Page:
Peckman River project

PHOTO COURTESY OF THE BOROUGH OF WOODLAND PARK

 

At the corner of Jackson and Harrison Street in Little Falls, Reps. Mikie Sherrill (NJ-11) and Bill Pascrell (NJ-09) hosted a press conference with Little Falls Mayor James Damiano, Woodland Park Mayor Keith Kazmark, NJDEP Commissioner Shawn LaTourette, and Colonel Matthew W. Luzzatto of the U.S. Army Corps of Engineers (ACOE) to highlight the recent announcement that the Peckman River Basin Project, which will help address and mitigate flooding in the area, will be federally funded. 

This hard-hit neighborhood saw some 3 to 4 feet of water during Hurricane Ida in September 2021. Some homes were still visibly damaged. Residents here have been flooded numerous times over the years, and were especially hard hit in 1999 during Hurricane Floyd. 

The Peckman River flood prevention project will be fully funded by more than $153 million in federal funds – $146 million for flood prevention and $6 million for disaster relief investigations. Congressman Pascrell began fighting for funding in 1999, when he was the congressman for Little Falls and Woodland Park, along with local flood board members and officials. After Pascrell moved out of the representative district, Congresswoman Sherrill took the baton and pushed the project towards the finish line. The ACOE can now immediately begin moving forward.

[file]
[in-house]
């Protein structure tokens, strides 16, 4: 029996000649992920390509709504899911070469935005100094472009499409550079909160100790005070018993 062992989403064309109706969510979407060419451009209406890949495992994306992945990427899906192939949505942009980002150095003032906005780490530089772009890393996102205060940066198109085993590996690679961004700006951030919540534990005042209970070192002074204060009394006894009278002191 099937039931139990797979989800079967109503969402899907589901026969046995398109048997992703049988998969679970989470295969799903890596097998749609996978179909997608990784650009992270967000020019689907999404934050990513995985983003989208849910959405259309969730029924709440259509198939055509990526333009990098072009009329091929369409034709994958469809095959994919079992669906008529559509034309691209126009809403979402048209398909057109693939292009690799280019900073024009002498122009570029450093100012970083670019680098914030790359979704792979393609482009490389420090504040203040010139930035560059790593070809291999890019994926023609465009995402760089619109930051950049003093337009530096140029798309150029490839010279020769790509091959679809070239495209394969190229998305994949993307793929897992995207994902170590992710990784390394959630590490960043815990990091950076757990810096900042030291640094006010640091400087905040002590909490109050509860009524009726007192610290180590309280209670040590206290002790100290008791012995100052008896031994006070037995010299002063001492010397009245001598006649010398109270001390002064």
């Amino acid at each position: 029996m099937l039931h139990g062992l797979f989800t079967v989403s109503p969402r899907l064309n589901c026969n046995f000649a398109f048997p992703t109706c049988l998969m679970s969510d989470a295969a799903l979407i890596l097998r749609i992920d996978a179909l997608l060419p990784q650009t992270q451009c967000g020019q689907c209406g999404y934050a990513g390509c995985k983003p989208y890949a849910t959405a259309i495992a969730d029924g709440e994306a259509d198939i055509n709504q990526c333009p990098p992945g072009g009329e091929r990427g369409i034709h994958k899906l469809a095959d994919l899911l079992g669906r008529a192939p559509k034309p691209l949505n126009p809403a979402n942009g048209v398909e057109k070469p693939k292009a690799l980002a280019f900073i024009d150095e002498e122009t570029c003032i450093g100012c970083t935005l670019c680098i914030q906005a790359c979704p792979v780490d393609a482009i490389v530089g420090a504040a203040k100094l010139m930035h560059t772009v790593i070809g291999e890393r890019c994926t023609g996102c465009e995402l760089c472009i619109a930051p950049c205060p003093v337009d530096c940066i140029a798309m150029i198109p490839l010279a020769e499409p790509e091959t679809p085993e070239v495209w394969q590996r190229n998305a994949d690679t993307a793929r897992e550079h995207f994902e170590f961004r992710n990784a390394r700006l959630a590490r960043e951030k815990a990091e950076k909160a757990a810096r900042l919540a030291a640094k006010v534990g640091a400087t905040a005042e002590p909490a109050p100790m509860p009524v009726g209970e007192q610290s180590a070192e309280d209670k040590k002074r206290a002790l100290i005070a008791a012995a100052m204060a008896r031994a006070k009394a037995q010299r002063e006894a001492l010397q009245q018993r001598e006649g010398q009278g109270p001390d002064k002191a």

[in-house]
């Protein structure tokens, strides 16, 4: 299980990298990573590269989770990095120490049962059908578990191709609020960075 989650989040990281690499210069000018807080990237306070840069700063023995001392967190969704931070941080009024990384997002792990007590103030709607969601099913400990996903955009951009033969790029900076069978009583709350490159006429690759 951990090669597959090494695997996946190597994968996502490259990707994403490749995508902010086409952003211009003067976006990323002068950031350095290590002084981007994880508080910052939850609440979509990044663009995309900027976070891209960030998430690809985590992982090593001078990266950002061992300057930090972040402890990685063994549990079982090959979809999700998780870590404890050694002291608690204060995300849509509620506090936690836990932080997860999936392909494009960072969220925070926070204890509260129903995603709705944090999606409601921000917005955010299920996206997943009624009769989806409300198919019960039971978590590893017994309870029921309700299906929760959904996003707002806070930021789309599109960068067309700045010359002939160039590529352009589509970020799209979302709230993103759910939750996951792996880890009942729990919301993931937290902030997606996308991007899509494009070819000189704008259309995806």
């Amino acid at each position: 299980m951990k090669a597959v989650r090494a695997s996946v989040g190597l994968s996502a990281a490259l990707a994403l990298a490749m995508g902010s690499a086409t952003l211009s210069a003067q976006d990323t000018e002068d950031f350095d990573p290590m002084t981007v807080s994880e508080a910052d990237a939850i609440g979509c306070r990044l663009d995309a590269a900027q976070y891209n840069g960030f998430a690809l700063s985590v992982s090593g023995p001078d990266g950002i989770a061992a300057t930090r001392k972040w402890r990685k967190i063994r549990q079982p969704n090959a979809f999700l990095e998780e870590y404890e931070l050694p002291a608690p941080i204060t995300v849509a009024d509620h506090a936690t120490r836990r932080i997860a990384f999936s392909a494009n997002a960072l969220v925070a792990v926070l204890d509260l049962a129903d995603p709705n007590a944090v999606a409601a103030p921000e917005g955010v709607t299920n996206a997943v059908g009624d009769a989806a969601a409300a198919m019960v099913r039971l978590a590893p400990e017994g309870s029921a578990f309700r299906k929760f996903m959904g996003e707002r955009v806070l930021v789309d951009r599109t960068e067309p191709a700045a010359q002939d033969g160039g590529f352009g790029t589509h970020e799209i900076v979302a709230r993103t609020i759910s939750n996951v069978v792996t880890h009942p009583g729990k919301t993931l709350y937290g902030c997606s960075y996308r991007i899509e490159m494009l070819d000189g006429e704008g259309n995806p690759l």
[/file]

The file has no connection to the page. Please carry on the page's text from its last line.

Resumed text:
“I think many in our communities were very unsure that this day would ever come…that the funding for this life or death project would ever actually be allocated to pay for this project,” said Mayor Kazmark. “Well the day has come, and our residents who are impacted by flooding appreciate that something will finally get done.” 

Flooding from the Peckman River has caused multiple flash flooding events in Woodland Park and Little Falls. This includes flooding most recently during the remnants of Hurricane Ida in September 2021, which caused significant damage and tragic loss of life. Ida was a clear demonstration of the urgent need for this project.

This project would mitigate flooding through a combination of a diversion culvert connecting the Peckman and Passaic Rivers; associated weirs; levees and floodwalls; channel modifications; and nonstructural measures.

This project will install a 1,500-foot-long, 40-foot-diameter diversion tunnel near the Paterson Avenue athletic fields to divert floodwaters out of the Peckman and into the Passaic River. This will solve flash flooding not only from the Peckman, but also from its tributaries – Dowling Brook and brook in the Kohl’s parking lot which frequently overflows its banks. It will not exacerbate flooding of the Passaic. 

In addition, the plan calls for

1,848 linear feet of channel modifications.

2,170 linear feet of levees and/or flood walls.

1,207 linear feet of levees and/or flood walls near Passaic Valley High School, between the track and baseball fields.

Raising up to 16 structures and flood-proofing as many as 58 structures.

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